ADCU stages rally to highlight Deliveroo worker rights and occupational safety failures in aftermath of the collapse of Deliveroo rider in East London
IMMEDIATE RELEASE - ADCU stages rally to highlight Deliveroo worker rights and occupational safety failures in aftermath of the collapse of Deliveroo rider in East London
With 5 million views, the tweet stream documenting the collapse at work of a Deliveroo rider in East London last week has struck a nerve with the British public.
At around 10:30pm on February 23rd, Mohamed collapsed outside the exclusive Meranti House on Alie Street where he was attempting to make a delivery for Deliveroo. He was denied access to the lobby of the building but was instead left outside in the cold where he had to wait for an hour for an ambulance. In the meantime, Deliveroo’s customers came out of the building to retrieve their food from the unconscious driver and then went back into the building to eat their food while Mohammed waited in the cold for an ambulance.
The incident highlighted the, once again some, of the most pressing problems in Britain today:
Mohammed remains seriously ill in hospital and his family have asked for privacy as they focus on his recovery.
At 2pm on Friday March 3rd , the App Drivers & Couriers Union (ADCU) will convene a public rally in support of Mohammed and all gig workers in Tower Hamlets. Speakers will include:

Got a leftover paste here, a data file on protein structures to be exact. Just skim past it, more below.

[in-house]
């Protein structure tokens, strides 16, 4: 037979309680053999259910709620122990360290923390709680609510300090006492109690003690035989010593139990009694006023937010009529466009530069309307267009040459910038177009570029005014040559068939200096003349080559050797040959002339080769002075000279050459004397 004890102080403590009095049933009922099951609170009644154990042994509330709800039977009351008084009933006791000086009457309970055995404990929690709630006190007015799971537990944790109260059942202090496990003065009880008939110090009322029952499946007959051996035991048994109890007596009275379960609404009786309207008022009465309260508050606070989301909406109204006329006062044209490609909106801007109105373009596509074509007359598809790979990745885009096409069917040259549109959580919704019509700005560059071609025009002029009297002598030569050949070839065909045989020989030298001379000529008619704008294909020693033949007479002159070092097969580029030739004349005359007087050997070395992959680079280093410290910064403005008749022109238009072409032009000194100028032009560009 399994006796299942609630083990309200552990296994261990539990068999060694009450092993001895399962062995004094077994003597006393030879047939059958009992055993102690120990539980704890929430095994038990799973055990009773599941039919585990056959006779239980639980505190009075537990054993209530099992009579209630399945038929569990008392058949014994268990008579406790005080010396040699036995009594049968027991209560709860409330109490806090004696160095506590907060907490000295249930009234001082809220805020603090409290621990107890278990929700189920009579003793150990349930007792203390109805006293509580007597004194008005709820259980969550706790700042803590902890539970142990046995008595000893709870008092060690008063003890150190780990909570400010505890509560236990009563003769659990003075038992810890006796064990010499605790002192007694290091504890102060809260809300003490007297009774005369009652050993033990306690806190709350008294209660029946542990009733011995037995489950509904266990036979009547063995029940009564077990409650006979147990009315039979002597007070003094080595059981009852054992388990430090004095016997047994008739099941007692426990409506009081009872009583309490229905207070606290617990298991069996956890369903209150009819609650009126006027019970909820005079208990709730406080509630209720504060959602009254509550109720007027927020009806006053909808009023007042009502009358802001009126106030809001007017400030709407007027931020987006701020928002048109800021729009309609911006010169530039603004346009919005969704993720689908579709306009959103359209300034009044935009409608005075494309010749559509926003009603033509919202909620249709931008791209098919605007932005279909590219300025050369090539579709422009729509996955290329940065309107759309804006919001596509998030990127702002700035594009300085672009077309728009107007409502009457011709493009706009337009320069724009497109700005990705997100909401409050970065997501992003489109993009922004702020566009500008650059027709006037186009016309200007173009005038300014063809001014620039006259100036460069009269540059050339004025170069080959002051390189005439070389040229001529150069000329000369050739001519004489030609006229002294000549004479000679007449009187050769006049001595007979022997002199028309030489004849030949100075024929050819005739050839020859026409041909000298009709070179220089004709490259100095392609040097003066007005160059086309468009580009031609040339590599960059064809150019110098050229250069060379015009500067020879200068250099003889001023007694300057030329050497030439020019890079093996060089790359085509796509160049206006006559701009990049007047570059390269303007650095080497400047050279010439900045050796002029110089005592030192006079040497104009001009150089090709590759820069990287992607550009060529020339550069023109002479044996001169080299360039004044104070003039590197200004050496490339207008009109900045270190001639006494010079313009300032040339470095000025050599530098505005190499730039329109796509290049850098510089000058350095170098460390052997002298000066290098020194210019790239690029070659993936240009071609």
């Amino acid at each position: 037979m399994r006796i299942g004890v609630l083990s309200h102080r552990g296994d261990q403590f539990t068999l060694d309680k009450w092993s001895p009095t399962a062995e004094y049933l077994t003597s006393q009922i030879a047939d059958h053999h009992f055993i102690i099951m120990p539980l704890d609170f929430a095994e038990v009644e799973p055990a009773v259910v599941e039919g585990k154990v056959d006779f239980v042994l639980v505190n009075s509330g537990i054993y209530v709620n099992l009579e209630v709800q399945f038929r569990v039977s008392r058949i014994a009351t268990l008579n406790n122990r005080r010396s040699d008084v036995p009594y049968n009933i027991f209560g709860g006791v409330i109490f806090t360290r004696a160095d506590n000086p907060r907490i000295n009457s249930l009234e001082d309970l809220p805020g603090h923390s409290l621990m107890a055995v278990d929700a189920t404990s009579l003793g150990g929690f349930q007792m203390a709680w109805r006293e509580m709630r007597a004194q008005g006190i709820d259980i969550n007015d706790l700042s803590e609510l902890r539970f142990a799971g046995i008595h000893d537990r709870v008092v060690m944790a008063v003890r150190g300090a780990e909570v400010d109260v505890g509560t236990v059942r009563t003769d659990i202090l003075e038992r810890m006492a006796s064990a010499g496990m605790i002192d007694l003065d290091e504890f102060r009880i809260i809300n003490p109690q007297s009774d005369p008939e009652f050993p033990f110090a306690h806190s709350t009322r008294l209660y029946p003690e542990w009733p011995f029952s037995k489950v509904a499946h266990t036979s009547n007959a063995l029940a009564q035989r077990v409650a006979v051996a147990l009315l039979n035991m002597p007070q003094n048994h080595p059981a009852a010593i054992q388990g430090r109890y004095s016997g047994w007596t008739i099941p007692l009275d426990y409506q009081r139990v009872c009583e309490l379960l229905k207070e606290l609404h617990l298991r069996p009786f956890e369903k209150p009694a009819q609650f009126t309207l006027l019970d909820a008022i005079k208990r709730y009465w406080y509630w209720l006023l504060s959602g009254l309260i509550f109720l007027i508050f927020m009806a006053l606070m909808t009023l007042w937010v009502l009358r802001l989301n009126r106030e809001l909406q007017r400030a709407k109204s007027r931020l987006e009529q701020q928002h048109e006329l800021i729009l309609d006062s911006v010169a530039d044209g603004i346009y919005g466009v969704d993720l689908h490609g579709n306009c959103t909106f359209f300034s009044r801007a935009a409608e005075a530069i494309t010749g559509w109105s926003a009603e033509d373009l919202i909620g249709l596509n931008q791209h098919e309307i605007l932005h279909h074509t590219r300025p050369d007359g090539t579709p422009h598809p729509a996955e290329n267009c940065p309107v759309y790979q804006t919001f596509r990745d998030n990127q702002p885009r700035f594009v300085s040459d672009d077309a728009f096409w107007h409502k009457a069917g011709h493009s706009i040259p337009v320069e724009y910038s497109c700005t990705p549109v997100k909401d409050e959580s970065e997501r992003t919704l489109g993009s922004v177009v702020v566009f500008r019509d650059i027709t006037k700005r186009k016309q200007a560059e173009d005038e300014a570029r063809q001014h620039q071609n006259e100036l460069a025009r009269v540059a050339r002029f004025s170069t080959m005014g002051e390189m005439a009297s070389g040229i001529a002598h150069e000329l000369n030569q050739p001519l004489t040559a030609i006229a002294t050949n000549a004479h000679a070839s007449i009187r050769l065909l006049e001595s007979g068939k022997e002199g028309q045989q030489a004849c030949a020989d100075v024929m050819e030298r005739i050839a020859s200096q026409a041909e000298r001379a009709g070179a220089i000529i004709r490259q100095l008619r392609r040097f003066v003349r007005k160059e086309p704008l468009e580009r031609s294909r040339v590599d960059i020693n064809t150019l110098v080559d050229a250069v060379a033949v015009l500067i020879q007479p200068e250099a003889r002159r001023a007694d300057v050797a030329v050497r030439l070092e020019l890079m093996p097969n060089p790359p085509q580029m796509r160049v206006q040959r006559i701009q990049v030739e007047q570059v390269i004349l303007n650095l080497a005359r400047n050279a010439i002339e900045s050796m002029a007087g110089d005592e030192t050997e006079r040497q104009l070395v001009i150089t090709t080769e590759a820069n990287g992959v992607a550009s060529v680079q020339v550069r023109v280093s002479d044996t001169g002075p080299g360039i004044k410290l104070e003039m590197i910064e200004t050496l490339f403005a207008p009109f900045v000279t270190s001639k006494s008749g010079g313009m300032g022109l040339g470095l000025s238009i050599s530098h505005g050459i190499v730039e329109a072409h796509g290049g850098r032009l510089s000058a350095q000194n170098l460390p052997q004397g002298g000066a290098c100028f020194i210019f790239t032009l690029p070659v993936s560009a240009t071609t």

James Farrar ADCU General Secretary said:
The story of Deliveroo’s disastrous handling of the collapse of one of their workers last week illustrates the tragic consequences of a morally bankrupt gig economy business model and a negligent government. Companies like Deliveroo hide behind a veneer of technology to avoid their statutory and moral duty to their workforce and the communities they live in. The alienating effect of technology blinds customers to the true cost of a service made possible by tax evasion, low pay, insecure work and racial discrimination. The upshot is a society nobody wants where you can have a pizza delivered in 15 minutes but in an emergency, you must wait an hour for an ambulance because of chronic NHS underfunding. Today, Tower Hamlets is fighting back to demand accountability from the government and from gig economy platforms who extract massive profits from the local community but seek to put nothing back.